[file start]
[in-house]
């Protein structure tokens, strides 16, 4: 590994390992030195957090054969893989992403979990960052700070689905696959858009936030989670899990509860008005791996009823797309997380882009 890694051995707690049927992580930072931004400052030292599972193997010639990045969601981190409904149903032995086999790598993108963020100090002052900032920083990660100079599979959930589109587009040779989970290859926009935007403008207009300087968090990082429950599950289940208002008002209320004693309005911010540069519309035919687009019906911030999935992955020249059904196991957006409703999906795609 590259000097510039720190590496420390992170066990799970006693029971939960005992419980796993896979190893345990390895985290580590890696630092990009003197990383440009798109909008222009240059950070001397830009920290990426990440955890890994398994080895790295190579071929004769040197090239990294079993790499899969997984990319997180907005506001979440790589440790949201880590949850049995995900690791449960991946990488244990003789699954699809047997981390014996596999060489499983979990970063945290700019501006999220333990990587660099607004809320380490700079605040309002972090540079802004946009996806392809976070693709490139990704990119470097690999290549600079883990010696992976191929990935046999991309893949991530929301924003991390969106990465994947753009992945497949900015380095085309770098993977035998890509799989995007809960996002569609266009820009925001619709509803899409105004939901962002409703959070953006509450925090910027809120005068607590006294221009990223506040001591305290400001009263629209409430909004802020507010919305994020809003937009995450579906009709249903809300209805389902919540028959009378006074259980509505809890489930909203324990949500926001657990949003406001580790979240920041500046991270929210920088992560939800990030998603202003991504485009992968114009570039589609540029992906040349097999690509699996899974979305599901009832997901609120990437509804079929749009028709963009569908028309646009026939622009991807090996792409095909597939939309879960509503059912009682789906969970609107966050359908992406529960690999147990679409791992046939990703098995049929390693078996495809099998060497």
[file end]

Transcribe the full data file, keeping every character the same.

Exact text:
[in-house]
């Protein structure tokens, strides 16, 4: 590994390992030195957090054969893989992403979990960052700070689905696959858009936030989670899990509860008005791996009823797309997380882009 890694051995707690049927992580930072931004400052030292599972193997010639990045969601981190409904149903032995086999790598993108963020100090002052900032920083990660100079599979959930589109587009040779989970290859926009935007403008207009300087968090990082429950599950289940208002008002209320004693309005911010540069519309035919687009019906911030999935992955020249059904196991957006409703999906795609 590259000097510039720190590496420390992170066990799970006693029971939960005992419980796993896979190893345990390895985290580590890696630092990009003197990383440009798109909008222009240059950070001397830009920290990426990440955890890994398994080895790295190579071929004769040197090239990294079993790499899969997984990319997180907005506001979440790589440790949201880590949850049995995900690791449960991946990488244990003789699954699809047997981390014996596999060489499983979990970063945290700019501006999220333990990587660099607004809320380490700079605040309002972090540079802004946009996806392809976070693709490139990704990119470097690999290549600079883990010696992976191929990935046999991309893949991530929301924003991390969106990465994947753009992945497949900015380095085309770098993977035998890509799989995007809960996002569609266009820009925001619709509803899409105004939901962002409703959070953006509450925090910027809120005068607590006294221009990223506040001591305290400001009263629209409430909004802020507010919305994020809003937009995450579906009709249903809300209805389902919540028959009378006074259980509505809890489930909203324990949500926001657990949003406001580790979240920041500046991270929210920088992560939800990030998603202003991504485009992968114009570039589609540029992906040349097999690509699996899974979305599901009832997901609120990437509804079929749009028709963009569908028309646009026939622009991807090996792409095909597939939309879960509503059912009682789906969970609107966050359908992406529960690999147990679409791992046939990703098995049929390693078996495809099998060497």